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Back to School Boosters

Monday, August 04, 2014 - Campus News - Contact Theresa Green, (405) 833-9824
 Levy Galmor with son Cullen and wife Devyn joined OU Physcians' Dr. Robert Welliver, an infectious disease expert, and Dr. Landon Lorenz, obstetrics and gynecology.

Parents of an Elk City toddler hospitalized as an infant with severe symptoms of a potentially deadly disease have joined doctors and health officials in urging children, pregnant women and other adults to join a different sort of booster club this year.
This club has nothing to do with sports and everything to do with protecting infants from a potentially fatal illness – pertussis, also commonly known as whooping cough.
Pertussis is a bacterial infection characterized by fits of coughing, followed by a "whoop" sound from the attempt to inhale.
The Centers for Disease Control and Prevention saw a 24 percent increase in reported cases of pertussis in the first six months of this year compared to the same time period last year with 9,964 cases reported in 50 states and Washington, D.C. between January 1 and June 16 of this year.
The resurgence of pertussis in recent years has brought new recommendations for booster shots for school-aged children, pregnant women and any adults who may be around newborn babies.
"It is just so terribly important that people understand the need to protect babies from this disease" said Devyn Galmor, whose son Cullen spent weeks battling for his life after developing severe symptoms of pertussis. Cullen's illness came shortly after another Elk City baby died of the disease in 2012.
"A booster shot is an additional dose of vaccine that essentially boosts the body's immune response as immunity to the disease wanes over time," said Dr. Robert Welliver, an infectious disease specialist with OU Physicians. "We know that the combination diptheria, tetanus, pertussis vaccine is about 98 percent effective in the first year, but immunity wanes over time. After five years, it is only about 70 percent effective."
Work is underway to develop a new, more effective pertussis vaccine, but researchers are likely at least ten years away from achieving that goal. Welliver said that is where booster shots come in, filling any immunity gap that may exist while a vaccine to produce more long-lasting protection is developed.
"We cannot afford to be casual about vaccination," he said. "As doctors, we would much rather prevent a disease than treat it. Vaccinations are the best way to do that. And because newborns are too young to be vaccinated for pertussis, it is critical that those around them are vaccinated."
Of children under six months of age who contract pertussis, 72 percent must be hospitalized, and 84 percent of all deaths from pertussis occur among children in this age group. A child who gets sick with pertussis in the United States has a one in ten chance of dying, according to the National Healthy Mothers, Healthy Babies Coalition.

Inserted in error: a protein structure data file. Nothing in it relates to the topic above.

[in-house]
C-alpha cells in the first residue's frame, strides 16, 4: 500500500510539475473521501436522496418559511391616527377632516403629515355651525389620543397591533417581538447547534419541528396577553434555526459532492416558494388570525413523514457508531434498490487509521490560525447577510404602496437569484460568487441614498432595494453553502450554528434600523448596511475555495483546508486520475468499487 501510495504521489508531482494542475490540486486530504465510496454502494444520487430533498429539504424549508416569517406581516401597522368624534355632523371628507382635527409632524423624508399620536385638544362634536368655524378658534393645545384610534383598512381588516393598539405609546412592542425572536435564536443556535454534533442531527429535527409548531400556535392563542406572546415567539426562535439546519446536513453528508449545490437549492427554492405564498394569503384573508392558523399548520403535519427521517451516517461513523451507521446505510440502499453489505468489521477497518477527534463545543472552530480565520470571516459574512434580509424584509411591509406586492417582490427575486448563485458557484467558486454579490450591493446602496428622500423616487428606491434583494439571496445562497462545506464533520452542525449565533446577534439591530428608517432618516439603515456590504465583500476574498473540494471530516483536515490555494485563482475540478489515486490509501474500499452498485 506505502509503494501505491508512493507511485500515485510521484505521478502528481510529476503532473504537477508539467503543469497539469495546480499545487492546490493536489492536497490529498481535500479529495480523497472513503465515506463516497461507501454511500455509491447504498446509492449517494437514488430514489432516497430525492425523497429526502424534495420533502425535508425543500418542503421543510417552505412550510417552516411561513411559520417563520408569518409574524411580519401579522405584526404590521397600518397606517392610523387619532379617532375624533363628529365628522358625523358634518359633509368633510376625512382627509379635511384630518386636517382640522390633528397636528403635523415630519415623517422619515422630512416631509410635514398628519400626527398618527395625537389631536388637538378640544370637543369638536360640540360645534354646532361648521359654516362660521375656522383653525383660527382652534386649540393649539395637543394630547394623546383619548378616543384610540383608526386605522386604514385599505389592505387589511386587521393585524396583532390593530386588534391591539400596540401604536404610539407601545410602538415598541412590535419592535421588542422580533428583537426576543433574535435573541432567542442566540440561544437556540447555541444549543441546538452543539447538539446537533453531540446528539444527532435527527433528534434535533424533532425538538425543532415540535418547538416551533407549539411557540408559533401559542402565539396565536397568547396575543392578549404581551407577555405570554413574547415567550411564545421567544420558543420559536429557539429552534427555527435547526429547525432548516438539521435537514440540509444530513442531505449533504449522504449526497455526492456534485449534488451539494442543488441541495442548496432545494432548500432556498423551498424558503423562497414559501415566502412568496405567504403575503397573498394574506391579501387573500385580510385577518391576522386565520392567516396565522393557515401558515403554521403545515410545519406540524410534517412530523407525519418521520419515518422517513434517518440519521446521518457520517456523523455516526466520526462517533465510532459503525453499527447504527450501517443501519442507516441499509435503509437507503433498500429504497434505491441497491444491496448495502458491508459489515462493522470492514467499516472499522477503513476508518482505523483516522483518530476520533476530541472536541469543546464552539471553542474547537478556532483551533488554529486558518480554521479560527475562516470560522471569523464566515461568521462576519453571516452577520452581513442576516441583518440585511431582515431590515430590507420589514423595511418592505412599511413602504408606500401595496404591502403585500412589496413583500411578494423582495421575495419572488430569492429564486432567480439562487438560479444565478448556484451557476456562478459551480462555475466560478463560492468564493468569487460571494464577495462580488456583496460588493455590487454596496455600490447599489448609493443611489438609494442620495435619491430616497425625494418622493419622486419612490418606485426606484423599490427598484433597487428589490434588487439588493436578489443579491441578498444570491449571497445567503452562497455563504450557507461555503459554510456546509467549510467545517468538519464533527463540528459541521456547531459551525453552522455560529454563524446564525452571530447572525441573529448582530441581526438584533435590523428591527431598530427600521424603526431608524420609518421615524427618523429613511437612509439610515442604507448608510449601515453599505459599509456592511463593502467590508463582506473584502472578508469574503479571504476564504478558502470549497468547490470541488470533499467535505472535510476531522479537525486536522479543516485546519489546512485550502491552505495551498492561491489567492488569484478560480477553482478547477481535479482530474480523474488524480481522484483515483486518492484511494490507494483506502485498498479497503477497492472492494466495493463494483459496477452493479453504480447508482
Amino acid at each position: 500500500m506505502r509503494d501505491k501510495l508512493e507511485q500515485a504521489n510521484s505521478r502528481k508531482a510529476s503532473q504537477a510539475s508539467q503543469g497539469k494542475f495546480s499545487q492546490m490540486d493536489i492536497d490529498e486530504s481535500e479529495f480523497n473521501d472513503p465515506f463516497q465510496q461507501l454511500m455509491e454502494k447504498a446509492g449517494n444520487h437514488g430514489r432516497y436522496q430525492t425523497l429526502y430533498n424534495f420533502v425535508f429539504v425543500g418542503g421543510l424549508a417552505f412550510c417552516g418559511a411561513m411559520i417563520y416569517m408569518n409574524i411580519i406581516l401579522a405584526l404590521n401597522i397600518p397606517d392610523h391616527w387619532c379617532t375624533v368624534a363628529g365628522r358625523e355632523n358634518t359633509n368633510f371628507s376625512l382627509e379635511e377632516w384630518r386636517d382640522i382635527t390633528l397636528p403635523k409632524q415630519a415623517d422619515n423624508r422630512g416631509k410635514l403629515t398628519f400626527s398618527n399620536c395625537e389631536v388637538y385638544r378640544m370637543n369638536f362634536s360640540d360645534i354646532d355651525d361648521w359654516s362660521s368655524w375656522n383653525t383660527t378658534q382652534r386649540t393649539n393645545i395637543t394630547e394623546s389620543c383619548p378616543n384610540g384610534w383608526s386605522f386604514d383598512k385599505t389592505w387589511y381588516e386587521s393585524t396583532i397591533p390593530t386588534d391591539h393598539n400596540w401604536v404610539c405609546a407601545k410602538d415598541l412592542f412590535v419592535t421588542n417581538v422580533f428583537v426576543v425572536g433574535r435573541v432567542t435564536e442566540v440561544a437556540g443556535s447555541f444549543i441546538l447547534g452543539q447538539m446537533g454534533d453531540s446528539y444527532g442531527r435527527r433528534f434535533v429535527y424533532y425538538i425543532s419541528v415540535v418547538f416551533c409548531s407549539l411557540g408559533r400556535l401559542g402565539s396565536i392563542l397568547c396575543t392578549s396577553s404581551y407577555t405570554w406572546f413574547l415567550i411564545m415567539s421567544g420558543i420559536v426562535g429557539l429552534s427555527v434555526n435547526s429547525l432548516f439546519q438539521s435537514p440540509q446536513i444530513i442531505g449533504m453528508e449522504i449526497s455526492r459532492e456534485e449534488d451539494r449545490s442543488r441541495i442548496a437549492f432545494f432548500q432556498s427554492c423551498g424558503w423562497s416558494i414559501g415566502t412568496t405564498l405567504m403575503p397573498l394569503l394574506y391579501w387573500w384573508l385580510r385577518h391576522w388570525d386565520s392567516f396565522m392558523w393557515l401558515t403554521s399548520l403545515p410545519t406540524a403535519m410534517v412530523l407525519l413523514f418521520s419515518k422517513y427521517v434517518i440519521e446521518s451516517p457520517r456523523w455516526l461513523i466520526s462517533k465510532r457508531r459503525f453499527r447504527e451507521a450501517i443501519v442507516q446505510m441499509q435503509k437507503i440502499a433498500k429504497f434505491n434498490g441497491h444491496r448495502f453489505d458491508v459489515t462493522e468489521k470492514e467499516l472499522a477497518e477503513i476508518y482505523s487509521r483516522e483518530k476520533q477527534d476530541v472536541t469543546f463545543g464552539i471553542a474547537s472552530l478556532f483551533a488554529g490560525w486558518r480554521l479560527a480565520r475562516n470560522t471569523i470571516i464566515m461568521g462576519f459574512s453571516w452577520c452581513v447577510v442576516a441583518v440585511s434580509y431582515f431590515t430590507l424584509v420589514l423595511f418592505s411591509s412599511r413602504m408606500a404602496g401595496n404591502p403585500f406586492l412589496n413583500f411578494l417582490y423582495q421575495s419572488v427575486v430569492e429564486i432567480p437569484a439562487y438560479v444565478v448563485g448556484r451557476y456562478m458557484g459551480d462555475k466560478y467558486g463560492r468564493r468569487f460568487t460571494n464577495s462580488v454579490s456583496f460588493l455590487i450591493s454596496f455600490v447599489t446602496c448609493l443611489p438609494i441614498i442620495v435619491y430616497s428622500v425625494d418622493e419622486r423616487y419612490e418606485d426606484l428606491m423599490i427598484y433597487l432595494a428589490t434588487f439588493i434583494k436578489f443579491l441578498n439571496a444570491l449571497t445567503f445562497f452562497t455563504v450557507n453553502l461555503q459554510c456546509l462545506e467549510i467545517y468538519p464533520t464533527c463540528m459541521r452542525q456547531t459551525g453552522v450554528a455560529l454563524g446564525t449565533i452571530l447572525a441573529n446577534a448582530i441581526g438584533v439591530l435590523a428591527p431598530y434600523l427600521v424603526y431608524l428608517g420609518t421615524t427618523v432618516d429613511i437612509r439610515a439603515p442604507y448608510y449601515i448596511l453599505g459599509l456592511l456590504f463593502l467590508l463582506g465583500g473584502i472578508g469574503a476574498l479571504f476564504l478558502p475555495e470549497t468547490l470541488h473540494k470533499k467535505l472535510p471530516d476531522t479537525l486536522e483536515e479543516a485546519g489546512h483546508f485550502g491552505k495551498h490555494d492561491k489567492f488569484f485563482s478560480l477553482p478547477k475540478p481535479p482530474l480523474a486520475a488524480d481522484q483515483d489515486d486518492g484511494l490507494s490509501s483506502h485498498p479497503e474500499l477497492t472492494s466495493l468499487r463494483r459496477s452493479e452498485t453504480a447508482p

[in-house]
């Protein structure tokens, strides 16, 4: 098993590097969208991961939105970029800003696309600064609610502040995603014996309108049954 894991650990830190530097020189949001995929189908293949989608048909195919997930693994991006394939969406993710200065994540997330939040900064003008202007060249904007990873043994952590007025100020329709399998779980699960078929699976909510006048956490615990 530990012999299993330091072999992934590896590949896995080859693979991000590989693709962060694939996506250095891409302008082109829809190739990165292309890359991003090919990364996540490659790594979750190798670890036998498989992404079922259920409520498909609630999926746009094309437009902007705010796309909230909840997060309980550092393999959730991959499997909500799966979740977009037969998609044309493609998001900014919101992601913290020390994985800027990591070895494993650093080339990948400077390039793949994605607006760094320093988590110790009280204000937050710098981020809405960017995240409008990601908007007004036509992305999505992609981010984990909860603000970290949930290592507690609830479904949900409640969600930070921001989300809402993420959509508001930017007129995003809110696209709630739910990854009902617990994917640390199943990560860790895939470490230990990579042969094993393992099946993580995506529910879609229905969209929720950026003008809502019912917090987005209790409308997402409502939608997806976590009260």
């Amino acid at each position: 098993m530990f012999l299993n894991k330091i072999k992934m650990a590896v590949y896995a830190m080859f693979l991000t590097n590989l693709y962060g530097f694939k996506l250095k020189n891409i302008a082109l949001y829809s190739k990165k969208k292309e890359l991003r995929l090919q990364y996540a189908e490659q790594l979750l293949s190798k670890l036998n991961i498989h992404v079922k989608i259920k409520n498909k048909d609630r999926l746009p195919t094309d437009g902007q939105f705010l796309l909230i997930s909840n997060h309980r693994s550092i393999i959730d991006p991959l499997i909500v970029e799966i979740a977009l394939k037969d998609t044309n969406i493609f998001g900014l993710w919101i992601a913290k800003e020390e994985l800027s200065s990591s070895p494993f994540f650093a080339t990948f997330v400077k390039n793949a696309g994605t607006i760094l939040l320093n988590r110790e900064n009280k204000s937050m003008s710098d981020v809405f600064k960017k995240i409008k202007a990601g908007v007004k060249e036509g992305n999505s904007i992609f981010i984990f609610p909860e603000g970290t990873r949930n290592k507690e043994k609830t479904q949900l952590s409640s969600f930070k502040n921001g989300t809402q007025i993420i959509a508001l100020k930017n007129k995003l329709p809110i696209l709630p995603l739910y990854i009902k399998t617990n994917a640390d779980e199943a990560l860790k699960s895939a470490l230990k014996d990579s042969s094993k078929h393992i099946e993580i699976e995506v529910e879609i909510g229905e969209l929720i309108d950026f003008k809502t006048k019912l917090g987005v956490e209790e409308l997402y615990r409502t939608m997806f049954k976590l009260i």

Recently, in an effort to help better protect newborns from pertussis, new guidelines also were issued for pregnant women. The CDC now recommends that all pregnant women, even those previously vaccinated, receive the pertussis vaccine for adolescents and adults (called Tdap) during the third trimester of pregnancy.
"This recommendation replaces the original one that pregnant women get the vaccine only if they had not previously received it," said Dr. Landon Lorenz, OU Physicians obstetrician and gynecologist. "It is believed the best time to get the vaccine is between your 27th and 36th week of pregnancy. Getting the vaccine while pregnant is ideal so that your baby will have short-term protection as soon as he or she is born."
Lorenz said the early protection is especially important because babies do not get their first pertussis vaccine until they are 2 months old and the first few months of life are when babies are most at risk for catching pertussis and having severe, potentially life-threatening complications from it.
In addition, women should be vaccinated with each pregnancy, he said, to ensure that high levels of protective antibodies are transferred to each of your babies.
Cullen is now 2 year old. To see him play with his 6-year-old twin brothers, Carsen and Cale, at their Elk City home, few would guess the boisterous toddler spent the earliest weeks of his life hospitalized, fighting for every breath.  
"He's a real spitfire now," said Levy Galmor.
Still Levy hopes no other family has to face what they did. Though time has passed, they still remember vividly the difficult days they spent at Cullen's side at The Children's Hospital at OU Medical Center as a team of specialists worked to help save their son's life.
"No one should have to go through that − not when something as simple as getting a shot can help protect these babies," said Devyn Galmor, who has become a vocal advocate for vaccination. "It is just too important not to talk about this. People need to know that while getting that shot might not save their lives, it may save the life of a baby or child in their own family or community."

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